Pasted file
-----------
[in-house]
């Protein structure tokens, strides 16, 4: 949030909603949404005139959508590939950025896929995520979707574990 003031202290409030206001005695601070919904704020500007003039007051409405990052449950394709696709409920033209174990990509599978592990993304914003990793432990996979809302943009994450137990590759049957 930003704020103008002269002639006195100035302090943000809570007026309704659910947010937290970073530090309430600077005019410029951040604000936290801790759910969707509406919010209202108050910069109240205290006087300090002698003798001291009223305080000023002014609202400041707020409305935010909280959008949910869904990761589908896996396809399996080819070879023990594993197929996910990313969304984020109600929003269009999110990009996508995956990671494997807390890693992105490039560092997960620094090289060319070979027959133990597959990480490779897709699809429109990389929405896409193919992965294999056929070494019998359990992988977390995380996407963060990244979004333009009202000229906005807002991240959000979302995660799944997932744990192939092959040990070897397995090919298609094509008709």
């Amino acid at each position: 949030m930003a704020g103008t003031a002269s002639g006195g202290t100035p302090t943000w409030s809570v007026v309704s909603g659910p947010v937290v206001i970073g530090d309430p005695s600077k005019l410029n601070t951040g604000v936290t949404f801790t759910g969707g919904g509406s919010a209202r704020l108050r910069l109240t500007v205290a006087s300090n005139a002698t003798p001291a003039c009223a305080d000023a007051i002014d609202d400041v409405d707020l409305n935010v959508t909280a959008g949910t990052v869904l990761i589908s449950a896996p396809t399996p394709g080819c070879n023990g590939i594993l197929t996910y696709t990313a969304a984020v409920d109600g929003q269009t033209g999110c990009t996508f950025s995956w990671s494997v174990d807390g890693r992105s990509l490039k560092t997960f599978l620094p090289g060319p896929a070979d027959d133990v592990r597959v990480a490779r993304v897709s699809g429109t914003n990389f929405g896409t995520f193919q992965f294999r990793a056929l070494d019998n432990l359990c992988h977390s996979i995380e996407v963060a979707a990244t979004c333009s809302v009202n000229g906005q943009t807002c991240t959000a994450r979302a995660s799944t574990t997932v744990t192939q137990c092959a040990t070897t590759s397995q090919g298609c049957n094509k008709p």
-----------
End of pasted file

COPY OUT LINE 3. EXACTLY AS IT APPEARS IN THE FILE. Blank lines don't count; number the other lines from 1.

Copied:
């Amino acid at each position: 949030m930003a704020g103008t003031a002269s002639g006195g202290t100035p302090t943000w409030s809570v007026v309704s909603g659910p947010v937290v206001i970073g530090d309430p005695s600077k005019l410029n601070t951040g604000v936290t949404f801790t759910g969707g919904g509406s919010a209202r704020l108050r910069l109240t500007v205290a006087s300090n005139a002698t003798p001291a003039c009223a305080d000023a007051i002014d609202d400041v409405d707020l409305n935010v959508t909280a959008g949910t990052v869904l990761i589908s449950a896996p396809t399996p394709g080819c070879n023990g590939i594993l197929t996910y696709t990313a969304a984020v409920d109600g929003q269009t033209g999110c990009t996508f950025s995956w990671s494997v174990d807390g890693r992105s990509l490039k560092t997960f599978l620094p090289g060319p896929a070979d027959d133990v592990r597959v990480a490779r993304v897709s699809g429109t914003n990389f929405g896409t995520f193919q992965f294999r990793a056929l070494d019998n432990l359990c992988h977390s996979i995380e996407v963060a979707a990244t979004c333009s809302v009202n000229g906005q943009t807002c991240t959000a994450r979302a995660s799944t574990t997932v744990t192939q137990c092959a040990t070897t590759s397995q090919g298609c049957n094509k008709p």